by Rebecca Pyle
He hadn’t been crazy all those years, or these years. He was sure of it. Or he was sure all were crazy, all people were echoes of echoes, and the twisted parabolas of those echoes pulled you into their wave-echoes, distorted you, tilted you. In Australia or any other country you were the resistance to those echoes.
A party solved them. Assembly of echoes, people hearing echoes of themselves as they talked, comparing their echoes to others’. The bright clothes. Dull and bright voices. Desperations, some painful to see: he wished all persons knew how to hide their desperations, so you could believe in them, believe they had strength and reserves. Variations in sadnesses of eyes: by sadness he judged all eyes. The girl in the art supply shop: her eyes tilted down as if she was a log in the forest and rain dripped down at the outer corners of the log, onto ground. Why was she so quiet? She was like him, he saw, he sensed. She knew everyone was a present-tense puppet, a fool. She would have understood if there was any way to tell her (there would not be, he suspected they would rarely speak to each other) that all women made him feel as if banks of a river were flooding and would wash away all he owned, unless he fled their presence.
His greatest fear was women wearing brocade. Rare in real life, but he sought them out in art museums: he could then run away. Brocade was like spinning, already-spun, spiderwebs, maths of calculation, trap. All the ships that kept churning the ocean, carrying what made the fabric, or fabrics already made, to be sold to rich! To be worn in houses which, mostly, no longer stood, unless preserved by great wealth, the wealth and power of hoarding—he hated brocade, hoped to hate the women who had worn the brocade or posed in the brocade, but after running away from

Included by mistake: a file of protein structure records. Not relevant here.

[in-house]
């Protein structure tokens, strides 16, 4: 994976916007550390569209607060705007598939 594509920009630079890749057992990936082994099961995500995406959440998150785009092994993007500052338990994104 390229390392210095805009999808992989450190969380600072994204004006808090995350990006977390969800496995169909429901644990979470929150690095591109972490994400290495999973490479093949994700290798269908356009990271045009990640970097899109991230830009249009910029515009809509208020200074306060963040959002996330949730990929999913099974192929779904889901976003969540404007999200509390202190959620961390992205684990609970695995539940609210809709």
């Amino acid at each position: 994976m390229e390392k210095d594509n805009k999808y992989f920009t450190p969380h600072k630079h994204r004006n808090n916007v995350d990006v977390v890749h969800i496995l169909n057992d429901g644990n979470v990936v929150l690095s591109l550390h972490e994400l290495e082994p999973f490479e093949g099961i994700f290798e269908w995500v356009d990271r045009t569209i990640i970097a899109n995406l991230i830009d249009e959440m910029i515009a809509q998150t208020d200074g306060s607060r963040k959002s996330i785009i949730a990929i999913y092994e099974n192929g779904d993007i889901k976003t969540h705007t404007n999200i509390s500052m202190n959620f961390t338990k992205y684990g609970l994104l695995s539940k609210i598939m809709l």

their huge brocade-bedecked oil portraits, he at home, disturbed, remembered their eyes and eyebrows above the multi-hued and textured brocade fabrics over their bosoms, remembered the their tendrils of hair, remembered even the shape of their ears.
The houses that slid into ocean, America, his houses which would have been. Five, total. A distorted ventriloquism? His fault, or someone else’s? They were only—matter. Materials. The ocean, great and hateful witness and dissolver, was greater. His trying to prove you didn’t need to be an architect to build a house: you could figure out how to make something stand? You could bear it if someone else’s architectural plan, foolhardy, punishable by neglect, slid into sea. Especially if your seed-money, your funds, were from someone you sought to defeat, by wasting their money, reserves, as foolishly, as preposterously, impraticably, as possible. Those buildings gone to their terrible and beautiful Atlantis, after he was trained at last to be architect, able to prevent such a thing happening again, armed with the coldness of logic of materials and stresses and weights, the ugly side of architecture, he was able to go to Australia, where the British flag had run one of its chariots-of-fire endurance races, arrived alive and departed alive, left a fat proud slice of flag for him to cling to. The ugliness and desperation of its stylized stars! That blank exhausted hard mid-blue! Symbolizing the horror of almost endless sky and ocean, the sickeningly-long ocean voyage, the wondering if anyone really noticed you were gone. The baking sun. And a Union Jack to jail you.